With the arrival of a new administration in the White House, Utah Republicans are looking to undo the Bears Ears monument designation made by President Barack Obama.
Utah House Speaker and Republican Greg Hughes has unveiled a legislative resolution that urges President Donald Trump to rescind the Bears Ears National Monument in San Juan County.
HCR11 seeks to undo the newly minted monument, which President Barack Obama created using the Antiquities Act shortly before leaving office.
The monument, which covers 1.35 million acres in southeastern Utah, puts protections in place for archeological sites in the region. Many Utah GOP leaders, including the entire congressional delegation in Washington DC, opposed the creation of the monument. They say the designation was an example of federal overreach of public lands.
Rep. Ken Ivory, a Republican from West Jordan and a strong proponent of state control of public lands, is one of the state legislature’s most vocal objectors to the monument.
“When they hold a gun to your head and they steal, I mean outright steal 109,000 acres of school trust land within this monument, private land within this monument,” Ivory said. “They just sweep it in, they don’t even care. Think about it. There’s 109,000 acres of land that’s owned by the school kids, that President Obama, with a stroke of his pen, just said, ‘Mine.’”
Environmental conservation groups and six of the seven Navajo tribes in Utah supported the designation of the monument. Cynthia Wilson of Utah Dine Bikeyah, a nonprofit advocacy group with representatives from local Navajo tribes, says Utah lawmakers have disregarded tribal input on the matter.
“They’ve been ignoring the tribes who have worked hard on making this proposal work,” Wilson said. “And it all started with the grassroots Native American elders who wanted the protection and we advanced that proposal for seven years. I think the Utah politicians have never considered the local Native American peoples’ voice.”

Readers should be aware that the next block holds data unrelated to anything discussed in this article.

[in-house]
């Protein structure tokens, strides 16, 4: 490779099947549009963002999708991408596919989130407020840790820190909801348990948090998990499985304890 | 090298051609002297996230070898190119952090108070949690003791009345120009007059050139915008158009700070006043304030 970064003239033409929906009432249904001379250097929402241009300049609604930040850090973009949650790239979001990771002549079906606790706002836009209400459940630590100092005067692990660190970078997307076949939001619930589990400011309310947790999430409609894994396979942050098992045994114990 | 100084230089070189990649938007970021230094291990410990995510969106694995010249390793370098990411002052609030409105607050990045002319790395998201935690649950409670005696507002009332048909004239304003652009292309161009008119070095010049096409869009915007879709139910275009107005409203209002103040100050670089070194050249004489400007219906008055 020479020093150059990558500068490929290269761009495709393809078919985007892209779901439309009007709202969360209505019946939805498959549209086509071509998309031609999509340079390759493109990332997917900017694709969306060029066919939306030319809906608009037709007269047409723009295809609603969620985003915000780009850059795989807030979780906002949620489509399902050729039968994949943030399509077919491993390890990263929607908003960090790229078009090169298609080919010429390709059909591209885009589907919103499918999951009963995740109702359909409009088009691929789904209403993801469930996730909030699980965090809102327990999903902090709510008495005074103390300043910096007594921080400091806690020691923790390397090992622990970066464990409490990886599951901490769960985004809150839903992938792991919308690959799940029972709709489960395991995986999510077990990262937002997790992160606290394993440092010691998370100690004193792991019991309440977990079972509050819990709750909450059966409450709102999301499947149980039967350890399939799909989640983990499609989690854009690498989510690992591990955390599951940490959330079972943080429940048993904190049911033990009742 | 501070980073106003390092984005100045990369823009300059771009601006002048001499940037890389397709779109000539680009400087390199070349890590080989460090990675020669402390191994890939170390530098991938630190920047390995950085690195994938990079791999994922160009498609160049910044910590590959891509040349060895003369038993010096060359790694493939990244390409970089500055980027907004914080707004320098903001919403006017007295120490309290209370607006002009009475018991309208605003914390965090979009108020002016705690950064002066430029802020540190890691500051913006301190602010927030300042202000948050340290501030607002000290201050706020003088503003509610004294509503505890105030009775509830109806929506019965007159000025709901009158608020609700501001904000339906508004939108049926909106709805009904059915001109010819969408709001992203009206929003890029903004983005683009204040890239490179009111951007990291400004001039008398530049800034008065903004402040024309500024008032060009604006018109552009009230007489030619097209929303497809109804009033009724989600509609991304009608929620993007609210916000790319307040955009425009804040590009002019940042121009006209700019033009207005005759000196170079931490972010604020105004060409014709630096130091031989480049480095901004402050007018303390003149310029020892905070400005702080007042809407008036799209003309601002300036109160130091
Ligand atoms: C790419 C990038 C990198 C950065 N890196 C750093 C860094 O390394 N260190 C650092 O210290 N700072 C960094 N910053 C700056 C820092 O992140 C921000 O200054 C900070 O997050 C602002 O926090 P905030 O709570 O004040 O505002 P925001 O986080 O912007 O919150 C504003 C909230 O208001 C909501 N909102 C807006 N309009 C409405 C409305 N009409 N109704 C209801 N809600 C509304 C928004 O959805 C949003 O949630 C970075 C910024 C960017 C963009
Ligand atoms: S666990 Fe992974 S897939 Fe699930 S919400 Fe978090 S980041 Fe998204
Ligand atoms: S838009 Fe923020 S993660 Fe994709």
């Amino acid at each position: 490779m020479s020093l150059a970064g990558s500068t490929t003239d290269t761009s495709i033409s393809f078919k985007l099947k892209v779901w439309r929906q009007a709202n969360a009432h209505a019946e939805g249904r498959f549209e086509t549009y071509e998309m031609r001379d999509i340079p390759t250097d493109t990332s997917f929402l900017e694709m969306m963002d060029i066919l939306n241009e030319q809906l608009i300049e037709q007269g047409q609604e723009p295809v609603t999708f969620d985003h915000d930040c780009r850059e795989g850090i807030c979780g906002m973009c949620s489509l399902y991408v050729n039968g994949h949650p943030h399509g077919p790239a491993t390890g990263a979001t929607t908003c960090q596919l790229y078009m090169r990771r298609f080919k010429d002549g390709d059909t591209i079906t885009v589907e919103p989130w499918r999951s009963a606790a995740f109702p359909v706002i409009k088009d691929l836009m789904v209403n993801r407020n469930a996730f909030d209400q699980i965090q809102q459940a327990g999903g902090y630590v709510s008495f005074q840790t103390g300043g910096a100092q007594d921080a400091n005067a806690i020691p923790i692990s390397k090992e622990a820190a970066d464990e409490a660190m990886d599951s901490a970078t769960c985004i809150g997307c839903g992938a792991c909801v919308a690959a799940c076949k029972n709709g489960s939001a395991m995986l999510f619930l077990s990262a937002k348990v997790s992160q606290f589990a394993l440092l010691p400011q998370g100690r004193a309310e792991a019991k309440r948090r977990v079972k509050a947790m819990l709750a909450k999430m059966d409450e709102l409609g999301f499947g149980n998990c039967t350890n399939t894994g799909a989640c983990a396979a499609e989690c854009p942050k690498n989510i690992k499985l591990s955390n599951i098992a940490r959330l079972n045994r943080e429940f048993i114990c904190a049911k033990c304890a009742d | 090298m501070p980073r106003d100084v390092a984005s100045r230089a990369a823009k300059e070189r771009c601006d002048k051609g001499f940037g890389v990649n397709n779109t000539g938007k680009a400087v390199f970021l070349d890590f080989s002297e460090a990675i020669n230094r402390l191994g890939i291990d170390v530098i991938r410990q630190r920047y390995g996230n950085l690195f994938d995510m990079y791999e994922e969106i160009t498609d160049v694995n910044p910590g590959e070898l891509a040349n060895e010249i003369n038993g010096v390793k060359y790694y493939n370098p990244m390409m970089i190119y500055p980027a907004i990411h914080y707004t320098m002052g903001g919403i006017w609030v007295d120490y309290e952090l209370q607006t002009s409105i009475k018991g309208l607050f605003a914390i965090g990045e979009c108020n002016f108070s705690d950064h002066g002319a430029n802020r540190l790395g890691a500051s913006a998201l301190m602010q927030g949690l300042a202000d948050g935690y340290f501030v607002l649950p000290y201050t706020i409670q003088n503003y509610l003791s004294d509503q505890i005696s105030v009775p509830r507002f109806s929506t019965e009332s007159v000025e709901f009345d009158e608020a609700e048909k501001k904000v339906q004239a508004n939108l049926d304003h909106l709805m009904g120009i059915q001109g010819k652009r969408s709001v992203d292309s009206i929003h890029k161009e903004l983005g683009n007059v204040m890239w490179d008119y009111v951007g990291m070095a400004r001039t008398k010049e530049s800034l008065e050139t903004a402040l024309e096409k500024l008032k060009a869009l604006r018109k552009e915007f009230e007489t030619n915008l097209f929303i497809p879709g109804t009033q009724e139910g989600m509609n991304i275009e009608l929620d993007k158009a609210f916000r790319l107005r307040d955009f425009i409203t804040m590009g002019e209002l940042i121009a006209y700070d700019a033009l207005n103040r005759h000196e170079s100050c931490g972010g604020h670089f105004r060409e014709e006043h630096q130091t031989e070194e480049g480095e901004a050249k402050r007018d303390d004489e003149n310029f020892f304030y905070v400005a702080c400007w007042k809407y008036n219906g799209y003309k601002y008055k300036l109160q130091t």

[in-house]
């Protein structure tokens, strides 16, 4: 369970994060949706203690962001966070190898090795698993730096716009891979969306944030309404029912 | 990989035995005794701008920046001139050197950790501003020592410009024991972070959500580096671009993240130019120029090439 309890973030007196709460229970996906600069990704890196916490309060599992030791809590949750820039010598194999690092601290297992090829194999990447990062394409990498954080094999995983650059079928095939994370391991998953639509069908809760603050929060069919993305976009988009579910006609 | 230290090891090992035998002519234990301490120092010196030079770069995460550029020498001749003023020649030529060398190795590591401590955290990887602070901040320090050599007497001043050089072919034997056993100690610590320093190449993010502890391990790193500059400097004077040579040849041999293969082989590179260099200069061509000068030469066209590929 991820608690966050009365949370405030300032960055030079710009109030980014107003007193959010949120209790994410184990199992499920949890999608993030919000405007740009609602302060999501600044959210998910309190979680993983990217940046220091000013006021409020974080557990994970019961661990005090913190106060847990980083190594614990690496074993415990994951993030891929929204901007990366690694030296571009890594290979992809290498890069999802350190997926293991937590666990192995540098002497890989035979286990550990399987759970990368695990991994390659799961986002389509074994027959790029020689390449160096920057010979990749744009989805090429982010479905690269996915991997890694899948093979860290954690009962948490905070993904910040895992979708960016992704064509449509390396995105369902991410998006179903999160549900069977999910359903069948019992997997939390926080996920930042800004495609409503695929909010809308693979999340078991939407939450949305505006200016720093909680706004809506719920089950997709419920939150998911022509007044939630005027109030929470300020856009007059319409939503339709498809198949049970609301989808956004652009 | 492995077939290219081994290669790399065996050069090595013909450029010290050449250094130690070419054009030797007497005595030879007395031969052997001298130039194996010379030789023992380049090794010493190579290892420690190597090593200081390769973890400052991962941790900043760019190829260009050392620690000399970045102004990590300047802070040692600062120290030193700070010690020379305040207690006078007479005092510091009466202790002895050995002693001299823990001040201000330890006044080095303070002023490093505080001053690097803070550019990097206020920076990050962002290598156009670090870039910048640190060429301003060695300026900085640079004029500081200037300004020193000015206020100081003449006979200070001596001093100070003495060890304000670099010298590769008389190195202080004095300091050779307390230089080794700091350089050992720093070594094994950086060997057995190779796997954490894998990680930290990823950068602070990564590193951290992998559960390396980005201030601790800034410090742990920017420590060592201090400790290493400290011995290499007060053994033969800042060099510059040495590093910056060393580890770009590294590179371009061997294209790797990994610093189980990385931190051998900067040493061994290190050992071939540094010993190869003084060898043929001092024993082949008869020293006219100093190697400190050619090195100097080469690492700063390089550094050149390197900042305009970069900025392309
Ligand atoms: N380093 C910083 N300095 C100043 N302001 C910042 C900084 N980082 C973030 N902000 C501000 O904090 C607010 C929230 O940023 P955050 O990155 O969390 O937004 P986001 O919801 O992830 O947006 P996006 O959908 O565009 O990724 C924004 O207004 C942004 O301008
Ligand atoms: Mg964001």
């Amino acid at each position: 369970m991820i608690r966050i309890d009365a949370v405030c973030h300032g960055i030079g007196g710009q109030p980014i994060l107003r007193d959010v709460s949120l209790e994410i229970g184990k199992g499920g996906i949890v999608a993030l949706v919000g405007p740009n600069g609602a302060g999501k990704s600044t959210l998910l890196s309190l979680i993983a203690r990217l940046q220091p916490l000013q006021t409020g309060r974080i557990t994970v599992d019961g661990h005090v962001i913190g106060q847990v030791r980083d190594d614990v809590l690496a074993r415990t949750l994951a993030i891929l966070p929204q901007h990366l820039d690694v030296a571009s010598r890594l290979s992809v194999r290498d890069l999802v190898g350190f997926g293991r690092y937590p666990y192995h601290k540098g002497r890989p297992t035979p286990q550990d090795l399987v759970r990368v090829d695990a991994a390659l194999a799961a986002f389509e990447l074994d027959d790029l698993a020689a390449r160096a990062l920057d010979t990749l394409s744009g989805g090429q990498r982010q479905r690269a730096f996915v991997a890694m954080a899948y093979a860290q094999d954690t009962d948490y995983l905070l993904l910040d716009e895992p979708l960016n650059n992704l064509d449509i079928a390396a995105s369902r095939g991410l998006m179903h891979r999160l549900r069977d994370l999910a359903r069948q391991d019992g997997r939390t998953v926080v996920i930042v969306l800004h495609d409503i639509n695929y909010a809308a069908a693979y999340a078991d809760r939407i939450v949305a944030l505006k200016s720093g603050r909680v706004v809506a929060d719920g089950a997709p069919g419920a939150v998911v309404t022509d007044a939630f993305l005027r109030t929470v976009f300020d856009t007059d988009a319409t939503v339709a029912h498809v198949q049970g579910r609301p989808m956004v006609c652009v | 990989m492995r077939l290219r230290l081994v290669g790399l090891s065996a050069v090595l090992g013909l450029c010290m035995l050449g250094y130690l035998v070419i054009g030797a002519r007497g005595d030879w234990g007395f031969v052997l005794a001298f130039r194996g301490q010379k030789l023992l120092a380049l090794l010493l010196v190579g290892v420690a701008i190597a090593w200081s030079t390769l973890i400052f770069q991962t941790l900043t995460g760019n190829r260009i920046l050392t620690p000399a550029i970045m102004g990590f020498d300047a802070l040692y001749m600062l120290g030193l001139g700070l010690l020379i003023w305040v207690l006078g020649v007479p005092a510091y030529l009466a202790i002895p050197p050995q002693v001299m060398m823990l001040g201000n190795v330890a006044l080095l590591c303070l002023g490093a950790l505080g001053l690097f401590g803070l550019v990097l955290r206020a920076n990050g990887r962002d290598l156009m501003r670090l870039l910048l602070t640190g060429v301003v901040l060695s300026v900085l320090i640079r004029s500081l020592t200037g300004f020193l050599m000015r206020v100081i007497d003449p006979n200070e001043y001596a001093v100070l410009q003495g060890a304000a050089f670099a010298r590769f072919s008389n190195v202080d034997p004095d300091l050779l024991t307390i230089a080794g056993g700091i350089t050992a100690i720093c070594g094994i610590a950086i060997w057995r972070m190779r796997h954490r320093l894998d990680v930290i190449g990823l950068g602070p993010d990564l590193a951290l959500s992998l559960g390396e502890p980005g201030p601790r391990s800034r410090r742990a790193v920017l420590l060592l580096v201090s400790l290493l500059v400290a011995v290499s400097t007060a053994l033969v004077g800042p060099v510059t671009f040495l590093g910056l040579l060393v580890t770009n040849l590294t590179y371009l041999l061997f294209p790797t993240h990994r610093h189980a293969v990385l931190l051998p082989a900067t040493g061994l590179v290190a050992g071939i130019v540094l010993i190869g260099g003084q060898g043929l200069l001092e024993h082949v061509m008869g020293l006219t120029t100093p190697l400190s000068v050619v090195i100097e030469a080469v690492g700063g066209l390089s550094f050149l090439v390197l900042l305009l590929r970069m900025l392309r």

House Minority Leader Democrat Brian King of Salt Lake City also believes state legislators are “out of touch” with the wishes of constituents and thinks there will be opposition to the resolution during public hearings.
“My hope is that the public comes along and says look, we favor the best way of preserving that beautiful area down in southern Utah,” King said. “And the best way of doing it, many reasonable minds will conclude, is through a national monument designation from the federal government, as opposed to just allowing local control or even state control down there.”
A similar measure by Kanab Republican Rep. Mike Noel would ask congress to shrink the size of the Grand Staircase Escalante National Monument declared by President Bill Clinton in 1996.
While the boundaries of some national monuments have been slightly revised in the past, no national monument designation has ever been entirely revoked.